Master Engraver Can Bring Your Idea to Life

Knife Engraving

Pedro Villarrubia embellishes fixed blades and folding knives with his sought-after engravings. The artisan says a hand engraved knife brings something unique even to high-end custom blades.

Villarrubia’s engravings have appeared on knives from Michael Zieba, Mick Strider, and many others. His work gets auctioned at exclusive shows like the Tactical Knife Invitational, and through luxury outlets like William Henry. Production knives including Spydercos, Bucks, and Kizers also make appearances on Villarrubia’s workbench.

Tactical skulls, fantasy-style dragons, Japanese woodblock images – Villarrubia does it all. He doesn’t have a particular specialty but does whatever a customer requests. Similar to a tattoo artist, Villarrubia will go back and forth with his clients to collaborate on the final image. “I engrave what my client ask me,” he tells us. “He gives me the idea, and I prepare the image for him.” The Madrid-based engraver does most work with pneumatic hand tools, although he says an old-fashioned manual tool works best for the small details often seen on bolsters, as well as inlays.

Engraving by Pedro Villarrubia

With most of his business consisting of knives, Villarrubia regularly comes up against two of the most difficult materials to engrave: steel and titanium. These are harder on tools than softer media like gold or silver, and Villarrubia says he might need to stop and sharpen his burin (an engraving chisel) several times during a strenuous job. Trends like integral construction can sometimes add to the complications. “The integral handle is very temperamental, and this diffuses the engraving,” he explains.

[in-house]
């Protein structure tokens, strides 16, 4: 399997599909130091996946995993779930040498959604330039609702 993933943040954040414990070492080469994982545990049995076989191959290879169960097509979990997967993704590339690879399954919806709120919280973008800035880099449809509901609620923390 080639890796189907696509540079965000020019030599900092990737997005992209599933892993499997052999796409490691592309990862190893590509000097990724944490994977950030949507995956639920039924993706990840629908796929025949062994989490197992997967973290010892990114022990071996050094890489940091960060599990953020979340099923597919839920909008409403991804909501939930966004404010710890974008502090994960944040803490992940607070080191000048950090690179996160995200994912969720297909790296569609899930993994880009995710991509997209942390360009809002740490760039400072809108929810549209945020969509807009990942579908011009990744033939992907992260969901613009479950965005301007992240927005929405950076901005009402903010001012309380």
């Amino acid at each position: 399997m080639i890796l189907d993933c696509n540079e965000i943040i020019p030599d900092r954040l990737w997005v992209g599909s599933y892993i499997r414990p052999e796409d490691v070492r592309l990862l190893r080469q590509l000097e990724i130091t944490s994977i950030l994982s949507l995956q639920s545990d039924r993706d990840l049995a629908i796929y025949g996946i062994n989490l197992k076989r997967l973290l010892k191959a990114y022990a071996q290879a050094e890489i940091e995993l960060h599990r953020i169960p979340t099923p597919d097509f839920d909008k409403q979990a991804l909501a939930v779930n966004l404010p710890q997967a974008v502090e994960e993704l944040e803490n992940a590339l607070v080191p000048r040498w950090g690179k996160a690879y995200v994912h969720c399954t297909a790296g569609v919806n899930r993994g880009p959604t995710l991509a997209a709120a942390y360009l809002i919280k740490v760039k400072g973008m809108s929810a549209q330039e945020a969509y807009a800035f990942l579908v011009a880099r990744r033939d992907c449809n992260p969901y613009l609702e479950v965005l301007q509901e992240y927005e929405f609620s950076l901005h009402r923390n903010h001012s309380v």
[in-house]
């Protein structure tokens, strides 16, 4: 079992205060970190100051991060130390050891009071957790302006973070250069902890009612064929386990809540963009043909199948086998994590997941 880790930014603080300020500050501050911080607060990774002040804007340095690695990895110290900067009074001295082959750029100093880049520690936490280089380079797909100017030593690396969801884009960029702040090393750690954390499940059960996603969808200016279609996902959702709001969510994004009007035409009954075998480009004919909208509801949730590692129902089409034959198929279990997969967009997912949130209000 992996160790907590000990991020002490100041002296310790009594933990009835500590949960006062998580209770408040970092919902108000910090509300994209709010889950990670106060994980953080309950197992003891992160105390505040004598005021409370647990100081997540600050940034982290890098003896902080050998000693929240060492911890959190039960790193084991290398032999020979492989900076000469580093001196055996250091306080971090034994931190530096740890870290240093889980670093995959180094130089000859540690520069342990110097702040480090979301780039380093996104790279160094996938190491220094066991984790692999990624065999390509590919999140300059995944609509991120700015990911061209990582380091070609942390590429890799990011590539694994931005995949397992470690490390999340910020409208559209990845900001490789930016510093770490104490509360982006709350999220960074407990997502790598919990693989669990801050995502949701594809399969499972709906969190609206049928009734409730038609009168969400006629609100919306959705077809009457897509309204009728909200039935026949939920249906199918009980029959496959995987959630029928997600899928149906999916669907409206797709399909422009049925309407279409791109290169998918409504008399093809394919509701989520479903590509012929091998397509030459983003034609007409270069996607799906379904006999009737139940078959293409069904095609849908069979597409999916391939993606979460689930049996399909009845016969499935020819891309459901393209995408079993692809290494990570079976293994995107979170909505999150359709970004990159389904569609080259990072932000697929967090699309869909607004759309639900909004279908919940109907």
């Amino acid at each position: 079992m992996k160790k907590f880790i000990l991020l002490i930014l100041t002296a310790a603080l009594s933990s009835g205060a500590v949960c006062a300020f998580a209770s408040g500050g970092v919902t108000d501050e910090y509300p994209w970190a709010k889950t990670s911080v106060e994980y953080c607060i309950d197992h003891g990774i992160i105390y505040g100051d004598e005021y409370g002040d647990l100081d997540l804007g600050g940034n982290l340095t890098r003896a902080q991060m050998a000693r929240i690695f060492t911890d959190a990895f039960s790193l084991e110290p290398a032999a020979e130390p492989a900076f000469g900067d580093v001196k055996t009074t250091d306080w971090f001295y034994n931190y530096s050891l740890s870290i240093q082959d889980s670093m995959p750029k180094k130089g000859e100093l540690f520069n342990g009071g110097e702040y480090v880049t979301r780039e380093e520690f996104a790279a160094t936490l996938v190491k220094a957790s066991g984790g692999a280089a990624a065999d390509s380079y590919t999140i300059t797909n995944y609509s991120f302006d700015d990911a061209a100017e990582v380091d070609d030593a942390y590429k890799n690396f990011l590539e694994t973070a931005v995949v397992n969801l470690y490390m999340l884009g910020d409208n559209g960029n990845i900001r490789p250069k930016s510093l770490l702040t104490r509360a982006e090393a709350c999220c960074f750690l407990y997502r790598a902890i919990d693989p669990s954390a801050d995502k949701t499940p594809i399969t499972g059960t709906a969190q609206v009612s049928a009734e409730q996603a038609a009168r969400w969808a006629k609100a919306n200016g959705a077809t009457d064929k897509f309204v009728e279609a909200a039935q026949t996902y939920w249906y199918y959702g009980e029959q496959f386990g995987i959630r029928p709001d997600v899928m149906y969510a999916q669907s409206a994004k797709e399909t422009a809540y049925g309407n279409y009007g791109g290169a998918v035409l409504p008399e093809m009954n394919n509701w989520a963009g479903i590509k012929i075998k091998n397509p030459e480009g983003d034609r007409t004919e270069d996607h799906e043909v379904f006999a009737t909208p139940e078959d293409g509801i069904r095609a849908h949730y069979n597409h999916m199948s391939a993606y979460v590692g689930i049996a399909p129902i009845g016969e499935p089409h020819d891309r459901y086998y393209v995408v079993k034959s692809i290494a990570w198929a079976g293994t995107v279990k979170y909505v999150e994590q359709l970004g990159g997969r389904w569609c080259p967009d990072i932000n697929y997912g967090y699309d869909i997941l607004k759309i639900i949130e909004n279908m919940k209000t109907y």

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Engraving doesn’t increase a knife’s performance, and it can be costly. But for collectors and enthusiasts, there are tangible advantages beyond beauty. In a soft market, engravings have become a way to add value to a knife. “A knife engraved by hand becomes a unique, exclusive piece that no one else will have,” Villarrubia says. This is true of both custom and production knives. “The piece is revalued as it becomes exclusive,” Villarrubia, who never repeats a pattern, tells us.

A former blacksmith, Villarrubia took his first step to becoming an engraver when he tried to sign one of his forged blades. “I wanted to put my initials on a sword and began to look for a way to do it.” The research set him on the path to professional engraving. Villarrubia collects knives but says he hasn’t gotten around to engraving any of his own. “I don’t have time, but I would love to engrave some of them in the future.”

You can reach out to Villarrubia for work on his website. Prices vary depending on time, materials, and size of the job.


Knife featured in image: Spyderco Military

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